Today is the final day that you can (and should) submit public comments on the Department of Agriculture’s proposal to pare back on exemptions that allow Americans to receive SNAP benefits for more than three months in a three-year period. These changes to SNAP, the federally funded supplemental nutrition assistance program, are projected to impact more than 750,000 people who are classified as able-bodied adults without dependents. Public comment on the fate of food stamps has been open since the beginning of February.
Because unemployment rates have dropped from 9.9 percent to 3.9 percent over the past eight years, the Trump administration hopes to end waivers that were originally meant to help Americans through the economic downturn of the Great Recession. The SNAP program has always limited benefits to three months, but the cuts in funding will affect those who need exemptions beyond this period.
Instead of punishing these often destitute people, President Trump should seek to assist them with policies such as more & better job training & a higher minimum wage.
— Center on Budget (@CenterOnBudget) April 1, 2019
The Secretary of the Department of Agriculture, Sonny Perdue, has supported these changes as a way to promote the administration’s insistence that federal assistance is hindering Americans from becoming “self-sufficient.” Perdue recently told a congressional committee, “We believe the purpose of our welfare system should help people to become independent rather than permanent dependency. We think we are helping people to, again, move into the dignity of work and the respect of providing for their families.”
Experts who oppose this rationale contend that there is no correlation between offering financial assistance and encouraging dependency. “This idea that people are ripping off the system or something, that’s just not true,” a professor of agriculture and consumer economics told NPR. Instead, limiting SNAP benefits will end up exacerbating hunger in America and cost the country more money in the long run. A similar proposal to cut billions of dollars of funding from SNAP was passed last year by the House but was unable to garner enough support in the Senate.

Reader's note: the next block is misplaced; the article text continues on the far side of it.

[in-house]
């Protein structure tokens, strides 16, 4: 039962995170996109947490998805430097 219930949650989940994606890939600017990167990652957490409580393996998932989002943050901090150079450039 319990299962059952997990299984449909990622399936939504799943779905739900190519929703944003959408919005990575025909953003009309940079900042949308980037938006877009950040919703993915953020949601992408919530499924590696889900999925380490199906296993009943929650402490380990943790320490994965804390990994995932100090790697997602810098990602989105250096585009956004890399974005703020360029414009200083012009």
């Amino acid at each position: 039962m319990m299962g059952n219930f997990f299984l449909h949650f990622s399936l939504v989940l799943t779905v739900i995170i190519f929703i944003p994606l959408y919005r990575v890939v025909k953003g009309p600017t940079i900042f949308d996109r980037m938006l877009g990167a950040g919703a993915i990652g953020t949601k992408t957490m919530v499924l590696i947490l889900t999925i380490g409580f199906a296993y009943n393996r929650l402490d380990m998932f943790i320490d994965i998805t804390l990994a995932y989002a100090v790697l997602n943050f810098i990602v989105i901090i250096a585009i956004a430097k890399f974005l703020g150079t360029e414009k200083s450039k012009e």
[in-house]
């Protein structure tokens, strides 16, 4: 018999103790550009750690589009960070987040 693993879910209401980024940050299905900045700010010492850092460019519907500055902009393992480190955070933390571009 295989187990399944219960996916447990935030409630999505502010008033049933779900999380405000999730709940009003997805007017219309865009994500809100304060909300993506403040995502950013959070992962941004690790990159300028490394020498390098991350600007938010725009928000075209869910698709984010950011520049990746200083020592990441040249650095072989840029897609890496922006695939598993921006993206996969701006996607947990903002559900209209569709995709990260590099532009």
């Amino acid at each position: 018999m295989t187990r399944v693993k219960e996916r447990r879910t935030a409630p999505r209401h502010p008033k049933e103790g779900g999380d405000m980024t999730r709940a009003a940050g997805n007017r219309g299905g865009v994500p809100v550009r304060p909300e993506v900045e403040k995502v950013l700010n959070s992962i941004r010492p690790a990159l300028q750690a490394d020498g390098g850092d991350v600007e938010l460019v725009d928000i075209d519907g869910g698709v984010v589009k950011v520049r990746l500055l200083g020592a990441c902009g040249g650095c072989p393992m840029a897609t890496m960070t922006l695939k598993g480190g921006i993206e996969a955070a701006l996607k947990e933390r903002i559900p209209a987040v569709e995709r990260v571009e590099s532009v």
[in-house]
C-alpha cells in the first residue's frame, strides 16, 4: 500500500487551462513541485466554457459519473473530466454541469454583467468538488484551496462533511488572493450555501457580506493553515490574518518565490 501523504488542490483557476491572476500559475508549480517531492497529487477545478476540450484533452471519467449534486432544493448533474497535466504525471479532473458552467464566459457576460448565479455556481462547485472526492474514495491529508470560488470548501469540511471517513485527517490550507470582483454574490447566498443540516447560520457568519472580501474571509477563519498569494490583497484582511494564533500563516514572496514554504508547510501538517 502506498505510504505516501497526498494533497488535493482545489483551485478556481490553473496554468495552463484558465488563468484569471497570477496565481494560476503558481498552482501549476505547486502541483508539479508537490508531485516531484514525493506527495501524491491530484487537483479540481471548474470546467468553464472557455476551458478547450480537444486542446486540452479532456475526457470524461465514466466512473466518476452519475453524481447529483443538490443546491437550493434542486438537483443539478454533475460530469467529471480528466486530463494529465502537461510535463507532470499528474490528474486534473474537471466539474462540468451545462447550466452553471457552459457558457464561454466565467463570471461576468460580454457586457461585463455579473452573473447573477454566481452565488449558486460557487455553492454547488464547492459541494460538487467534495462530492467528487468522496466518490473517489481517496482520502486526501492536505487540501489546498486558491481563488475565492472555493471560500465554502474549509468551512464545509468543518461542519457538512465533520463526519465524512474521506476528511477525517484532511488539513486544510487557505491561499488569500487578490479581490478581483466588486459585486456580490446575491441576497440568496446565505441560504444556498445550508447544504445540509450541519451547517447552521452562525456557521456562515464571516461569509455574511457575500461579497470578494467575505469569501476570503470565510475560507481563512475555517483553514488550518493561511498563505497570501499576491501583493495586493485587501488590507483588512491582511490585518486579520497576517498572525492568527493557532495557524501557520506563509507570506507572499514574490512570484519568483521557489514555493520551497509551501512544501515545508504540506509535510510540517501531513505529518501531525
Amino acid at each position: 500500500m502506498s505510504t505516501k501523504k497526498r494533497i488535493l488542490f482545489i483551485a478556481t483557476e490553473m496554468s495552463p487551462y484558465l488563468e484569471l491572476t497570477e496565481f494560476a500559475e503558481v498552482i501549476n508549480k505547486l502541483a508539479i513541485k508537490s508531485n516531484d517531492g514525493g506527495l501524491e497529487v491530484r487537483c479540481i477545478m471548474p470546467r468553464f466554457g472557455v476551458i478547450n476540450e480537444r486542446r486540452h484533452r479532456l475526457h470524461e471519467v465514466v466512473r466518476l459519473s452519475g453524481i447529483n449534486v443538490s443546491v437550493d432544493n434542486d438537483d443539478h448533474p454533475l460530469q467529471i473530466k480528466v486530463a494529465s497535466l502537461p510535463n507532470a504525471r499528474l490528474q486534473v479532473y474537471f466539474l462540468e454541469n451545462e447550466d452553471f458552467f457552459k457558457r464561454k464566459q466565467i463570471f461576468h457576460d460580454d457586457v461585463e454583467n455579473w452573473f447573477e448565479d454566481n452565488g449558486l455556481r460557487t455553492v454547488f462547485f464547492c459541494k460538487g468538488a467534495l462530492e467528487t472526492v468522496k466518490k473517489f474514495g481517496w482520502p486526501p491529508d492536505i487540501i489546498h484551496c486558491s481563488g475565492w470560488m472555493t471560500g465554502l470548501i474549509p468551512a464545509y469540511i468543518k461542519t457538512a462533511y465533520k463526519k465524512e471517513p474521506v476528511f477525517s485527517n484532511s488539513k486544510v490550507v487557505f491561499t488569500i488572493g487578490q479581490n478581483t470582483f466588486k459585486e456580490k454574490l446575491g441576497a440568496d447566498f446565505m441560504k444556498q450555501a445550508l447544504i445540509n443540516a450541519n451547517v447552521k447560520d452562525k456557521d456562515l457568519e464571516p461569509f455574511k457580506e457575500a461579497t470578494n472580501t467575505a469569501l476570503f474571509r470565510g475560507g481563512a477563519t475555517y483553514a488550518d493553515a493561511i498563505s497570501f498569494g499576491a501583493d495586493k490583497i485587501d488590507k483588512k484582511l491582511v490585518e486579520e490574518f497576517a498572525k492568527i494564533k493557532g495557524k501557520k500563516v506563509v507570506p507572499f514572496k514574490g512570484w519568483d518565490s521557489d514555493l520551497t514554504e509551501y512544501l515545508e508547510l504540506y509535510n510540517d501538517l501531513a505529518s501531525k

If implemented, the changes would disqualify SNAP recipients who are classified as “able-bodied” but are actually suffering from an illness or disability that limits their ability to work. The proposal, for instance, considers people who suffer from substance addiction and mental illness, as well those without homes, to be able-bodied enough to work and will therefore prevent them from receiving the SNAP benefits that they need. The American Center for Progress cited a figure that estimates that about “12 percent of SNAP recipients ages 18 to 59 have at least one physical, functional, or work limitations but are not counted as disabled under SNAP.”
The updates to the program also do not take into consideration the significant challenges that people face when they have criminal records, nor the systemic obstacles that make it more difficult for members of rural, black, and Latino communities to be hired. Ultimately, having only three months to be adequately employed is simply not enough time for everyone to become self-sufficient, especially the people who would most benefit from aid that allows them to purchase healthy, nutritious foods.